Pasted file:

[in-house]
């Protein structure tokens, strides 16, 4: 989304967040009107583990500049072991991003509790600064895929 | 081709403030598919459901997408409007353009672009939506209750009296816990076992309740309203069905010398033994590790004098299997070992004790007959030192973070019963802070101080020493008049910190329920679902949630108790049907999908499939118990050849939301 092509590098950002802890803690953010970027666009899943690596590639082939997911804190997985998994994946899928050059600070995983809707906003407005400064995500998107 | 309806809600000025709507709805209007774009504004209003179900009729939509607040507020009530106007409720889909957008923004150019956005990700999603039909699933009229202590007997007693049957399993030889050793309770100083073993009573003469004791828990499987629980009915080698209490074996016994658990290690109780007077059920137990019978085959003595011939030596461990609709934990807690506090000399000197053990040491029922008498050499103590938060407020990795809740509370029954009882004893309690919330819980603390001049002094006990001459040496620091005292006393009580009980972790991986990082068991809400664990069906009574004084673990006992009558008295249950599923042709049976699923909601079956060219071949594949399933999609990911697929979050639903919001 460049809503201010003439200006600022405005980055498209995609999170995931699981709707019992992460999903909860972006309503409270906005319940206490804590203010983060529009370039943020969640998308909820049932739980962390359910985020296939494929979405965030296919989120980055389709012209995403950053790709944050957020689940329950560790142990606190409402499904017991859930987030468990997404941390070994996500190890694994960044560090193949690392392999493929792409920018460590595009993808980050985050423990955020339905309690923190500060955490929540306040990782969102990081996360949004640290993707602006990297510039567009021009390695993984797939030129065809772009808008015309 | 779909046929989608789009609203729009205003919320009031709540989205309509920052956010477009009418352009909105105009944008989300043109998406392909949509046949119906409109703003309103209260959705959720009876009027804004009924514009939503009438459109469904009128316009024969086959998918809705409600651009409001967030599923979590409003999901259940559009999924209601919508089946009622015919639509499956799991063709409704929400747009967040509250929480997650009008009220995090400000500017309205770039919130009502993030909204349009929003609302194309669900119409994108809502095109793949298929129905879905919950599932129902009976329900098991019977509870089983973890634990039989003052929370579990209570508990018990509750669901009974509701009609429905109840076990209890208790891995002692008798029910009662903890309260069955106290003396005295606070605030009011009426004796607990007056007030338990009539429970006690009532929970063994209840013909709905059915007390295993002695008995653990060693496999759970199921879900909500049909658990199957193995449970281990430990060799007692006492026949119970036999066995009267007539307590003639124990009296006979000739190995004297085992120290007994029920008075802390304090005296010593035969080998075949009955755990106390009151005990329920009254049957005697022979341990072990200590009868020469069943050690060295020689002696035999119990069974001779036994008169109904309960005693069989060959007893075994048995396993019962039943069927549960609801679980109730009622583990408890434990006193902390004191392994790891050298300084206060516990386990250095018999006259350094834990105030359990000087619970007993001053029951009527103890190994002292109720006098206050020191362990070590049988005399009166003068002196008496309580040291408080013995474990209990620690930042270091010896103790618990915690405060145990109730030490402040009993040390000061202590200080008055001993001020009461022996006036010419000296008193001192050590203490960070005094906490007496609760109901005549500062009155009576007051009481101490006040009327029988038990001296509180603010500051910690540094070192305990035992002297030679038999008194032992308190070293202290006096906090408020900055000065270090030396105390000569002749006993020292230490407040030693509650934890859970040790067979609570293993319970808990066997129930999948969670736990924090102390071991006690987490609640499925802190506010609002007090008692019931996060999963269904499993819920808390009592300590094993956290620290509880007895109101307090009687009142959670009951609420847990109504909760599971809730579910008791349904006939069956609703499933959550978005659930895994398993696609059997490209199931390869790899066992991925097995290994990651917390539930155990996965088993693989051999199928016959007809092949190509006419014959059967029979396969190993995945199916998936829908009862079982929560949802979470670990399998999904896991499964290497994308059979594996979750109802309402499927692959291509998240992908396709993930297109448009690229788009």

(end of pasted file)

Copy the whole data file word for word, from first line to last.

[in-house]
């Protein structure tokens, strides 16, 4: 989304967040009107583990500049072991991003509790600064895929 | 081709403030598919459901997408409007353009672009939506209750009296816990076992309740309203069905010398033994590790004098299997070992004790007959030192973070019963802070101080020493008049910190329920679902949630108790049907999908499939118990050849939301 092509590098950002802890803690953010970027666009899943690596590639082939997911804190997985998994994946899928050059600070995983809707906003407005400064995500998107 | 309806809600000025709507709805209007774009504004209003179900009729939509607040507020009530106007409720889909957008923004150019956005990700999603039909699933009229202590007997007693049957399993030889050793309770100083073993009573003469004791828990499987629980009915080698209490074996016994658990290690109780007077059920137990019978085959003595011939030596461990609709934990807690506090000399000197053990040491029922008498050499103590938060407020990795809740509370029954009882004893309690919330819980603390001049002094006990001459040496620091005292006393009580009980972790991986990082068991809400664990069906009574004084673990006992009558008295249950599923042709049976699923909601079956060219071949594949399933999609990911697929979050639903919001 460049809503201010003439200006600022405005980055498209995609999170995931699981709707019992992460999903909860972006309503409270906005319940206490804590203010983060529009370039943020969640998308909820049932739980962390359910985020296939494929979405965030296919989120980055389709012209995403950053790709944050957020689940329950560790142990606190409402499904017991859930987030468990997404941390070994996500190890694994960044560090193949690392392999493929792409920018460590595009993808980050985050423990955020339905309690923190500060955490929540306040990782969102990081996360949004640290993707602006990297510039567009021009390695993984797939030129065809772009808008015309 | 779909046929989608789009609203729009205003919320009031709540989205309509920052956010477009009418352009909105105009944008989300043109998406392909949509046949119906409109703003309103209260959705959720009876009027804004009924514009939503009438459109469904009128316009024969086959998918809705409600651009409001967030599923979590409003999901259940559009999924209601919508089946009622015919639509499956799991063709409704929400747009967040509250929480997650009008009220995090400000500017309205770039919130009502993030909204349009929003609302194309669900119409994108809502095109793949298929129905879905919950599932129902009976329900098991019977509870089983973890634990039989003052929370579990209570508990018990509750669901009974509701009609429905109840076990209890208790891995002692008798029910009662903890309260069955106290003396005295606070605030009011009426004796607990007056007030338990009539429970006690009532929970063994209840013909709905059915007390295993002695008995653990060693496999759970199921879900909500049909658990199957193995449970281990430990060799007692006492026949119970036999066995009267007539307590003639124990009296006979000739190995004297085992120290007994029920008075802390304090005296010593035969080998075949009955755990106390009151005990329920009254049957005697022979341990072990200590009868020469069943050690060295020689002696035999119990069974001779036994008169109904309960005693069989060959007893075994048995396993019962039943069927549960609801679980109730009622583990408890434990006193902390004191392994790891050298300084206060516990386990250095018999006259350094834990105030359990000087619970007993001053029951009527103890190994002292109720006098206050020191362990070590049988005399009166003068002196008496309580040291408080013995474990209990620690930042270091010896103790618990915690405060145990109730030490402040009993040390000061202590200080008055001993001020009461022996006036010419000296008193001192050590203490960070005094906490007496609760109901005549500062009155009576007051009481101490006040009327029988038990001296509180603010500051910690540094070192305990035992002297030679038999008194032992308190070293202290006096906090408020900055000065270090030396105390000569002749006993020292230490407040030693509650934890859970040790067979609570293993319970808990066997129930999948969670736990924090102390071991006690987490609640499925802190506010609002007090008692019931996060999963269904499993819920808390009592300590094993956290620290509880007895109101307090009687009142959670009951609420847990109504909760599971809730579910008791349904006939069956609703499933959550978005659930895994398993696609059997490209199931390869790899066992991925097995290994990651917390539930155990996965088993693989051999199928016959007809092949190509006419014959059967029979396969190993995945199916998936829908009862079982929560949802979470670990399998999904896991499964290497994308059979594996979750109802309402499927692959291509998240992908396709993930297109448009690229788009």